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Pediatric Infectious Diseases

Pediatric HIV Preventable, Treatable

Pediatric HIV Preventable, Treatable
“Testing the baby for HIV is done in the first 24 hours of life and is repeated three additional times before the baby is 6 months of age, ” says Dr. Stovall.
HIV-positive women who are pregnant carry a risk of transmitting the virus to their baby during pregnancy, labor or delivery. But, according to Stephanie Stovall, M.D., pediatric infectious disease specialist, there are effective ways to prevent mother-tochild transmission.

“The first and most important step is for the mom to receive good antiretroviral medications that keep her HIV suppressed during pregnancy and through delivery,” Dr. Stovall explains. “Many anti-HIV medications are very safe to take during pregnancy.

Additionally, HIV-infected women are instructed to immediately seek care at the onset of labor so that anti-HIV medications can be started intravenously and continued through labor and delivery. This medication also is given to the baby just after birth and for the first 42 days of life. Pregnant women who have high viral loads—or high levels of HIV in the blood—typically deliver by caesarean section in order to lessen the exposure to the baby.”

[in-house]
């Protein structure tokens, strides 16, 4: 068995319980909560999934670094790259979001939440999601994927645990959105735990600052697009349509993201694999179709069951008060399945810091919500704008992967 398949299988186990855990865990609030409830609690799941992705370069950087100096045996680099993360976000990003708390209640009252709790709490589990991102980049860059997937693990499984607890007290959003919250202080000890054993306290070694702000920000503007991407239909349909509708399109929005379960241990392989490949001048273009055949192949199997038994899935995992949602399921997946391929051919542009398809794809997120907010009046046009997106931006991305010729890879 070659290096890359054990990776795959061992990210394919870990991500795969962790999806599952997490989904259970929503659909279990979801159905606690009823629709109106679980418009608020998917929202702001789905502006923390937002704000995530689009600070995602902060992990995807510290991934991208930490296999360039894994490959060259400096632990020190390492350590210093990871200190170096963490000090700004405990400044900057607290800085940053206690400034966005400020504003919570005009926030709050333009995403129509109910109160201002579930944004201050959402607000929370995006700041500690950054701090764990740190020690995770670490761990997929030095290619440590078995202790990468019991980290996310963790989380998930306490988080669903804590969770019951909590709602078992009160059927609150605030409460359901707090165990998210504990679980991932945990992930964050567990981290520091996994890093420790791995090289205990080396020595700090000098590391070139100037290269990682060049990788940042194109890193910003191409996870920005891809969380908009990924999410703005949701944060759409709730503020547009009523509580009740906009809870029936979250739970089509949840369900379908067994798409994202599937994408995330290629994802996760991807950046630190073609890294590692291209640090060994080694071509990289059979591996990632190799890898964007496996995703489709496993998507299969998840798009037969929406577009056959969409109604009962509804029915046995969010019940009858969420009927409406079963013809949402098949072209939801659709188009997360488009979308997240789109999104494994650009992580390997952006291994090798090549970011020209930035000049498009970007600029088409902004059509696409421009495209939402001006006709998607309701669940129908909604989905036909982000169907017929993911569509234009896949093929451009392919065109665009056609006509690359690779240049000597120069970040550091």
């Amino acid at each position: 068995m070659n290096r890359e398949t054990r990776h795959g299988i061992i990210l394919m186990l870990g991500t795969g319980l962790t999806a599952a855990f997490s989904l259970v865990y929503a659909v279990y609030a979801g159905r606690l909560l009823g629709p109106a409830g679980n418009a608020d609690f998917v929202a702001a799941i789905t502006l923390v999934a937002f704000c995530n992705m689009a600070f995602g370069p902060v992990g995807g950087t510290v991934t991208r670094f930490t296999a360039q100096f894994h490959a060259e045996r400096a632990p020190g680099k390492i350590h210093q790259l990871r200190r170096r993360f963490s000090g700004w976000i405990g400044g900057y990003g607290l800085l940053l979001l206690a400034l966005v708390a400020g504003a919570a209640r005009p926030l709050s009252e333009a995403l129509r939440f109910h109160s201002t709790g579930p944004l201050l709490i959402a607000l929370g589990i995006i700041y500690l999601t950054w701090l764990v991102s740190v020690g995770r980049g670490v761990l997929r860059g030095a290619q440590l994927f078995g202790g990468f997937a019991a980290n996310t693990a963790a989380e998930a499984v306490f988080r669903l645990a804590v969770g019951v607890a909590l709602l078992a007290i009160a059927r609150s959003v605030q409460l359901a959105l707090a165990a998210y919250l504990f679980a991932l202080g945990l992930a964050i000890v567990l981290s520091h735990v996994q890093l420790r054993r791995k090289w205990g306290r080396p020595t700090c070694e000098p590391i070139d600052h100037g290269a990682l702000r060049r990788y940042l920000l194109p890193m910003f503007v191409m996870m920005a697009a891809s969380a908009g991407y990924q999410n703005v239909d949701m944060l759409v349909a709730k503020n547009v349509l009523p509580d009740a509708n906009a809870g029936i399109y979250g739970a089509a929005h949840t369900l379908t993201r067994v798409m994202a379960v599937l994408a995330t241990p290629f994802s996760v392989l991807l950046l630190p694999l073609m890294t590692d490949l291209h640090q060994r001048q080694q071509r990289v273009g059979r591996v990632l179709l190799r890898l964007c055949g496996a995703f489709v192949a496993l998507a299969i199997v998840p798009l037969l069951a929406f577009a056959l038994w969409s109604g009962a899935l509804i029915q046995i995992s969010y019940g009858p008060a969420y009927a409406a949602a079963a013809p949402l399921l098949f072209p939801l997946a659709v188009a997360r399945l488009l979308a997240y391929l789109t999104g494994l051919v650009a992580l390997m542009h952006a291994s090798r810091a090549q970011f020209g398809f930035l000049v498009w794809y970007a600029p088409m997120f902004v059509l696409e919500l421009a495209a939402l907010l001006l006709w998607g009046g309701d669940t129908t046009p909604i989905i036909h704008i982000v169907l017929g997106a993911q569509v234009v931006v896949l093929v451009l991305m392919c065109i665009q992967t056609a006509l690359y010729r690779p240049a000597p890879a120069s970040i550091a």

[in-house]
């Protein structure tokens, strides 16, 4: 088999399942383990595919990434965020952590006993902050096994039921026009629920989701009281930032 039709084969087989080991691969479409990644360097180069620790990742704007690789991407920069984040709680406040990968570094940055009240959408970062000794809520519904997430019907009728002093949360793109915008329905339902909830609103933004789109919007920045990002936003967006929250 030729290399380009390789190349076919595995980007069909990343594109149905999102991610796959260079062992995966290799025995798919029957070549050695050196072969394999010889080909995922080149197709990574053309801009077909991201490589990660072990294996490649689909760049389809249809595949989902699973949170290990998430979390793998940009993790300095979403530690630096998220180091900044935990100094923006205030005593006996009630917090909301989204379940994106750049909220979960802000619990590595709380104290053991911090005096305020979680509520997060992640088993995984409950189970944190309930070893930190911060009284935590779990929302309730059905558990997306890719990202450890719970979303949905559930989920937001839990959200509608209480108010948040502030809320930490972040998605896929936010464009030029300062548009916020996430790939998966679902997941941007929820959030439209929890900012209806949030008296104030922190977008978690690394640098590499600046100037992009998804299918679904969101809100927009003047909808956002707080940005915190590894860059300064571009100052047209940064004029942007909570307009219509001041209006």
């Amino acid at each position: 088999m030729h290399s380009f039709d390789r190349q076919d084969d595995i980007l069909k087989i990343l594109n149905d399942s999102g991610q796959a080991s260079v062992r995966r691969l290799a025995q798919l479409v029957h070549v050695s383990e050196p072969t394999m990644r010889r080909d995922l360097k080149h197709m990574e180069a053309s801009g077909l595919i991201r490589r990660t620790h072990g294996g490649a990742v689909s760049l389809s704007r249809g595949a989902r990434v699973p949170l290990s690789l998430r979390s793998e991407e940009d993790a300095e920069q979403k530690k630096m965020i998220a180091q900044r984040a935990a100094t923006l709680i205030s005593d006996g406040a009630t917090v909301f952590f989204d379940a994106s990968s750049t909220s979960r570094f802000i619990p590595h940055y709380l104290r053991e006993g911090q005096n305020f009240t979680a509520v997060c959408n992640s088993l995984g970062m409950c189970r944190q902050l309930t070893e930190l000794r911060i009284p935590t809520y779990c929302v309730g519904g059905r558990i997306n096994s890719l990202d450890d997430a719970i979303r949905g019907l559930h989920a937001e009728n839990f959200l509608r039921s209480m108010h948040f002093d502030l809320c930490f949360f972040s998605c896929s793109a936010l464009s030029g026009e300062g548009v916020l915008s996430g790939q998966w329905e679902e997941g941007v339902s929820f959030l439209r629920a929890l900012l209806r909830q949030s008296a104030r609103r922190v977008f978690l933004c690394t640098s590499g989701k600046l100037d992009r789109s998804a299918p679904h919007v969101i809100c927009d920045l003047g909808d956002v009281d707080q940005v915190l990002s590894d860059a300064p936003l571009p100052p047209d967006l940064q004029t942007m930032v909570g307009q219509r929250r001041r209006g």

Testing the baby for HIV is done in the first 24 hours of life and is repeated three additional times before the baby is 6 months of age, Dr. Stovall says. Often, there aren’t signs or symptoms of illness during the first several months of the baby’s life. “The baby’s immune system is relatively unaffected by HIV at first,” Dr. Stovall says. “Older infants and children may have recurrent or persistent thrush, rashes, otitis, pneumonia, swollen lymph nodes or chronic skin conditions.”

Pediatric HIV is very treatable, Dr. Stovall says. And, with good newborn screening— which starts with appropriate prenatal care and testing for pregnant women—most babies who become infected with HIV are diagnosed before they develop the immune suppression associated with AIDS. “Pediatric HIV requires adherence to medication regimens,” she says. “However, if this is done, most—if not all—infected children will grow up healthy without significant effects on their day-to-day lives. They are fully capable for careers, family life, sports…the sky is the limit.”

Dr. Stovall adds that it is important to help infected children and adolescents understand their disease and de-stigmatize it in society. “Information helps children cope with the effects of chronic disease,” she says. “It allows them some control over their lives. Helping them get involved in their medical care early on can improve the chances of successful adherence during the teen years and make the transition to adulthood easier.”

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Stephanie Stovall, M.D.
Pediatric Infectious Disease
Golisano Children’s Hospital of Southwest Florida
9981 S. HealthPark Drive
Suite 454
Fort Myers, FL 33908
239-343-9710

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